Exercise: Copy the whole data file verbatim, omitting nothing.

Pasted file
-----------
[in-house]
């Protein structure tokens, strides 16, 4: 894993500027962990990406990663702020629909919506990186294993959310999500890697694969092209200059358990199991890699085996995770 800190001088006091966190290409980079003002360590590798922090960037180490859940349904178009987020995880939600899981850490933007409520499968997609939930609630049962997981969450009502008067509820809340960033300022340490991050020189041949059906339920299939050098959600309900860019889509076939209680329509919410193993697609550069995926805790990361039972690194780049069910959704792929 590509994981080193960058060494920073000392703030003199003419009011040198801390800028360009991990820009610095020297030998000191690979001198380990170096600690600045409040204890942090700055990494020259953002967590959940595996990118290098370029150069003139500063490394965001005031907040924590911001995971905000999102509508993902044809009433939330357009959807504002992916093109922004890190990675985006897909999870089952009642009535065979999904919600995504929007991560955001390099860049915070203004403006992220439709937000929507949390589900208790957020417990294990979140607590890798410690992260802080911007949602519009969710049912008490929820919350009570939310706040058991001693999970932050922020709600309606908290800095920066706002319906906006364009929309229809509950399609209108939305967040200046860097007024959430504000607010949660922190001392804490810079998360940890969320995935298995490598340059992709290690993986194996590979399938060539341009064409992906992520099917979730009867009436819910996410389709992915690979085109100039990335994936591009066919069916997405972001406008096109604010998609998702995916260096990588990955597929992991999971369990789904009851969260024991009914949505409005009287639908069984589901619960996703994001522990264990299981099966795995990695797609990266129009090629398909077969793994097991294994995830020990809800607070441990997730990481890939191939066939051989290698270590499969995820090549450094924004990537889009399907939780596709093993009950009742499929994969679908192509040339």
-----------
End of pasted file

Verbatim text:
[in-house]
């Protein structure tokens, strides 16, 4: 894993500027962990990406990663702020629909919506990186294993959310999500890697694969092209200059358990199991890699085996995770 800190001088006091966190290409980079003002360590590798922090960037180490859940349904178009987020995880939600899981850490933007409520499968997609939930609630049962997981969450009502008067509820809340960033300022340490991050020189041949059906339920299939050098959600309900860019889509076939209680329509919410193993697609550069995926805790990361039972690194780049069910959704792929 590509994981080193960058060494920073000392703030003199003419009011040198801390800028360009991990820009610095020297030998000191690979001198380990170096600690600045409040204890942090700055990494020259953002967590959940595996990118290098370029150069003139500063490394965001005031907040924590911001995971905000999102509508993902044809009433939330357009959807504002992916093109922004890190990675985006897909999870089952009642009535065979999904919600995504929007991560955001390099860049915070203004403006992220439709937000929507949390589900208790957020417990294990979140607590890798410690992260802080911007949602519009969710049912008490929820919350009570939310706040058991001693999970932050922020709600309606908290800095920066706002319906906006364009929309229809509950399609209108939305967040200046860097007024959430504000607010949660922190001392804490810079998360940890969320995935298995490598340059992709290690993986194996590979399938060539341009064409992906992520099917979730009867009436819910996410389709992915690979085109100039990335994936591009066919069916997405972001406008096109604010998609998702995916260096990588990955597929992991999971369990789904009851969260024991009914949505409005009287639908069984589901619960996703994001522990264990299981099966795995990695797609990266129009090629398909077969793994097991294994995830020990809800607070441990997730990481890939191939066939051989290698270590499969995820090549450094924004990537889009399907939780596709093993009950009742499929994969679908192509040339």